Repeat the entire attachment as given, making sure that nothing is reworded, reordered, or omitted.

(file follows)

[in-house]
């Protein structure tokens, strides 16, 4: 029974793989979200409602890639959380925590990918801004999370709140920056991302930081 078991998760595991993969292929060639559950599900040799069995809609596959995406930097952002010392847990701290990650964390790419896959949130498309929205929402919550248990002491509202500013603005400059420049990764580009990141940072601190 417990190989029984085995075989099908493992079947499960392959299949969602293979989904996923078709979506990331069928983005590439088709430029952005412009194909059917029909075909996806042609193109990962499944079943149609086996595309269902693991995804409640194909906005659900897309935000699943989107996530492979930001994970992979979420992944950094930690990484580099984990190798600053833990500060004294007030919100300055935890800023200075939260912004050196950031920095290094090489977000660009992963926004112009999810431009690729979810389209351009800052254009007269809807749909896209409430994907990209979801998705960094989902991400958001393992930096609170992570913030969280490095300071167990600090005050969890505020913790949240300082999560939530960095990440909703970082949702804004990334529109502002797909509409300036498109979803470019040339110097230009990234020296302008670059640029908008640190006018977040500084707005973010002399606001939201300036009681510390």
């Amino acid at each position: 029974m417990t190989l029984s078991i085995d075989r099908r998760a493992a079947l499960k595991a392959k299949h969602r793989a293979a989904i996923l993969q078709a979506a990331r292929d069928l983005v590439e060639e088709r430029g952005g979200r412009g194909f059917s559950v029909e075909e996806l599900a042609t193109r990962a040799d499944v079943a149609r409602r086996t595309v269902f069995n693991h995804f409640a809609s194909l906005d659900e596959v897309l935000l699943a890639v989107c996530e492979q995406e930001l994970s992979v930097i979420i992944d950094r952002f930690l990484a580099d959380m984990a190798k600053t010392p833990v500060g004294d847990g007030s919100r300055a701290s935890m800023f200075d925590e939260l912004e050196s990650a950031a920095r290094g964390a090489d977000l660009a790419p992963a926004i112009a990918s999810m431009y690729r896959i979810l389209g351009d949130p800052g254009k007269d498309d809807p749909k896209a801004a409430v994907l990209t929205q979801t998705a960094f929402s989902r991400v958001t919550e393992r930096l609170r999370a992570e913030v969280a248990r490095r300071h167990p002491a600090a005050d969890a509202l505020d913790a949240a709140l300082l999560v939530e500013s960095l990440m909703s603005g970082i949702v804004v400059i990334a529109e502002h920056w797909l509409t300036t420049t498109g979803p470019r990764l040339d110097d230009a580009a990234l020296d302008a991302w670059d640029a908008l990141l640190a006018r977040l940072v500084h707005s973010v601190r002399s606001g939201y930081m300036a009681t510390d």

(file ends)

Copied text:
[in-house]
């Protein structure tokens, strides 16, 4: 029974793989979200409602890639959380925590990918801004999370709140920056991302930081 078991998760595991993969292929060639559950599900040799069995809609596959995406930097952002010392847990701290990650964390790419896959949130498309929205929402919550248990002491509202500013603005400059420049990764580009990141940072601190 417990190989029984085995075989099908493992079947499960392959299949969602293979989904996923078709979506990331069928983005590439088709430029952005412009194909059917029909075909996806042609193109990962499944079943149609086996595309269902693991995804409640194909906005659900897309935000699943989107996530492979930001994970992979979420992944950094930690990484580099984990190798600053833990500060004294007030919100300055935890800023200075939260912004050196950031920095290094090489977000660009992963926004112009999810431009690729979810389209351009800052254009007269809807749909896209409430994907990209979801998705960094989902991400958001393992930096609170992570913030969280490095300071167990600090005050969890505020913790949240300082999560939530960095990440909703970082949702804004990334529109502002797909509409300036498109979803470019040339110097230009990234020296302008670059640029908008640190006018977040500084707005973010002399606001939201300036009681510390």
């Amino acid at each position: 029974m417990t190989l029984s078991i085995d075989r099908r998760a493992a079947l499960k595991a392959k299949h969602r793989a293979a989904i996923l993969q078709a979506a990331r292929d069928l983005v590439e060639e088709r430029g952005g979200r412009g194909f059917s559950v029909e075909e996806l599900a042609t193109r990962a040799d499944v079943a149609r409602r086996t595309v269902f069995n693991h995804f409640a809609s194909l906005d659900e596959v897309l935000l699943a890639v989107c996530e492979q995406e930001l994970s992979v930097i979420i992944d950094r952002f930690l990484a580099d959380m984990a190798k600053t010392p833990v500060g004294d847990g007030s919100r300055a701290s935890m800023f200075d925590e939260l912004e050196s990650a950031a920095r290094g964390a090489d977000l660009a790419p992963a926004i112009a990918s999810m431009y690729r896959i979810l389209g351009d949130p800052g254009k007269d498309d809807p749909k896209a801004a409430v994907l990209t929205q979801t998705a960094f929402s989902r991400v958001t919550e393992r930096l609170r999370a992570e913030v969280a248990r490095r300071h167990p002491a600090a005050d969890a509202l505020d913790a949240a709140l300082l999560v939530e500013s960095l990440m909703s603005g970082i949702v804004v400059i990334a529109e502002h920056w797909l509409t300036t420049t498109g979803p470019r990764l040339d110097d230009a580009a990234l020296d302008a991302w670059d640029a908008l990141l640190a006018r977040l940072v500084h707005s973010v601190r002399s606001g939201y930081m300036a009681t510390d």